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COM 346: Race, Gender, and The Media - Research Starting Points Guide [Professor Charisse L'Pree Corsbie-Massay - Spring 2024]

A course guide from the Newhouse School Librarian (SU Libraries) leading to starting points useful for uncovering additional sources for the Wikipedia projects in COM 346

Lateral Reading (aka: Lateral Viewing)

Many of the source evaluation rubrics and checklists on this subpage of the guide are useful to keep in mind and apply.  Prevailing opinions on some of the strongest approaches to assessing sources and the nature of their claims argue in favor of lateral reading (aka - also applies to lateral viewing).  Check out how a variety of different sources refer to the same subject matter you are exploring.  This is a short YouTube definitional overview suggested by current SU School of Information Studies graduate student, and SU Libraries, Graduate Student Assistant, Alex Luck [running time of that screencast is 3 mins, 33 secs]

Source:  excerpted from University of Louisville Libraries – Citizen Literacy Toolkit

Citizen Literacy was created by Robert Detmering, Amber Willenborg, and Terri Holtze for University of Louisville Libraries and is licensed under a Creative Commons Attribution-NonCommercial-Share Alike 4.0 International License.

Two Scatalogical Acronyms - Evaluating Sources

Consider each of these factors when assessing sources you uncover

C = Currency [Timeliness of the information]


R = Relevance [Importance of the information for your needs]


A = Authority [Source of the information]


A = Accuracy [Reliability, correctness, and truthfulness of the content]


P = Purpose [The reason the information exists]



In 2013, journalist John McManus in writing for the publication “Mediashift,” employed this acronym

A similar rubric to the CRAAP test, but with some unique elements, consider these factors for each of the sources you uncover

S = Source [Who is providing the information?]


M = Motivation [Why are they telling me this?]


E = Evidence [What evidence is provided for generalizations?]


L = Logic [Do the facts logically compel the conclusions?]


L = Left Out [What is missing that might change our interpretation of the information?]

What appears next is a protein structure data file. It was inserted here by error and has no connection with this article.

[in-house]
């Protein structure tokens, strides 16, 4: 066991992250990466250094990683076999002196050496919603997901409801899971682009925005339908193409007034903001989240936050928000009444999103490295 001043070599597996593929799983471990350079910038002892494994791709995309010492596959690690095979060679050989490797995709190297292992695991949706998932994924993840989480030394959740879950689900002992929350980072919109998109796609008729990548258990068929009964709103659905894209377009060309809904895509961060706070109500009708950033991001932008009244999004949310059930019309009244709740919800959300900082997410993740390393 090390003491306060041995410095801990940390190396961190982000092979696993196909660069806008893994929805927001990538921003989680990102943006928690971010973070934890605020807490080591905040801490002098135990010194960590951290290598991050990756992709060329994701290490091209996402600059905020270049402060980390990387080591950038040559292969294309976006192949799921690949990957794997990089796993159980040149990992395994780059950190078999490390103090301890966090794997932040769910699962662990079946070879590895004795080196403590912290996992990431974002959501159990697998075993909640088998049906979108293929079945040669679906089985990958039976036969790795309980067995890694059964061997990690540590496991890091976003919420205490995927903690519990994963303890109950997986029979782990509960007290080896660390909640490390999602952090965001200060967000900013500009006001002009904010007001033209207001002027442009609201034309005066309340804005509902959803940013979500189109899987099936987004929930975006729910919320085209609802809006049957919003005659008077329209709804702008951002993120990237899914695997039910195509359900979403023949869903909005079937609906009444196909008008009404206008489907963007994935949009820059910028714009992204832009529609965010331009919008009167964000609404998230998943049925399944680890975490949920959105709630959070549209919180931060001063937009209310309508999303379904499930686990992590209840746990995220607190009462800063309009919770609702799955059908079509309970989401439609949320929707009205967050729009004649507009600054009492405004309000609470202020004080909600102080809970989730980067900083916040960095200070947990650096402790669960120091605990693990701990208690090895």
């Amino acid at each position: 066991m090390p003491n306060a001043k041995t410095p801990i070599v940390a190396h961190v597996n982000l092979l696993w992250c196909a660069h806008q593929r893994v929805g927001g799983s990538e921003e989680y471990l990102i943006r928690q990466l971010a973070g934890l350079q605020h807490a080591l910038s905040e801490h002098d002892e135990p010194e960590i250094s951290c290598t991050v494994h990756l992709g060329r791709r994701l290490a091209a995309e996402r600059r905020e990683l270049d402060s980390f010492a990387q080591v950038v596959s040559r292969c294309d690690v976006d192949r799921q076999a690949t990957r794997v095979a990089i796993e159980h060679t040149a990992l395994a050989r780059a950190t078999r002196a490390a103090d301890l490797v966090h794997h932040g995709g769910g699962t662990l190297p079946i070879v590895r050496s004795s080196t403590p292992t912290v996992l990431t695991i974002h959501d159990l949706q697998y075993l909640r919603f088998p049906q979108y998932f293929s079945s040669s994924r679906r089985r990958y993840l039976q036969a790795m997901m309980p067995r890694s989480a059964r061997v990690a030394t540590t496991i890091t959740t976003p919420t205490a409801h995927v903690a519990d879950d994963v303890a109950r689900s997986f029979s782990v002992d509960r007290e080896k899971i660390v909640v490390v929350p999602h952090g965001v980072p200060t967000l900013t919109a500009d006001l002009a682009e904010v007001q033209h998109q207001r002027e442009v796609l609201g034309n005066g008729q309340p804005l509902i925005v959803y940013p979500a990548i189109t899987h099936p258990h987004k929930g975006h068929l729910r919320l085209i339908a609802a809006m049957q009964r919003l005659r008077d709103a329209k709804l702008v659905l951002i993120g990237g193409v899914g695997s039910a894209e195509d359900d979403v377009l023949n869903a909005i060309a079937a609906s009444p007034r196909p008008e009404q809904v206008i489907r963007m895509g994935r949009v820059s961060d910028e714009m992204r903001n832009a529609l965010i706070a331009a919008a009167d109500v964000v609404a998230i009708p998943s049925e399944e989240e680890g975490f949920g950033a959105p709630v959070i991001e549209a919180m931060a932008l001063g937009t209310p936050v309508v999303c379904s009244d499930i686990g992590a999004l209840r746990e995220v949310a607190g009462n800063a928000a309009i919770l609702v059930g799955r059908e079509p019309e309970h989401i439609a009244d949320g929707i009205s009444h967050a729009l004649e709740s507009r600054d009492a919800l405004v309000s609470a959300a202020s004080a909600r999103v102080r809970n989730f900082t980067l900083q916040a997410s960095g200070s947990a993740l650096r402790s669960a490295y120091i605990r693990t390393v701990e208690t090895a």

Additional Questions When Evaluating Sources

This chart contains a variety of questions that you should ask yourself when evaluating books, periodicals, and web sites based on five main criteria.


Five Criteria for Evaluating Sources
Criteria Questions to Ask Yourself When Evaluating:
  • What is the publication/creation date?
  • Does this time period meet your information need?
  • When was the last update?
  • Are all the links up-to-date? (for web resources)
  • Who is the author? What are his/her credentials?
  • Has this author been cited in your other sources?
  • Who is publishing this information (individual, non-profit organization, commercial entity)?
  • Do other sources contain the same information?
  • Is evidence given to support the information?
  • Are other sources cited?
  • If the information is outdated, does it still accurately reflect the knowledge in the field?
  • Are there selection criteria given for the links to other pages and are the links relevant to the topic (for web resources)?
  • Is the site edited, or does it contain typographical errors (for web resources)?
  • Who is the intended audience (students, researchers, trade members)?
  • Is this source appropriate for your needs and understanding of the topic?
Point of View (Bias)
  • Does the source present the information from a particular bias or single viewpoint?
  • Does the information contain the facts or an interpretation of the facts?
  • Does the source contain assumptions or opinions that are not backed by research?
  • Does the sponsoring organization or site have a stake in how the information is presented?
  • Does the information contain advertising?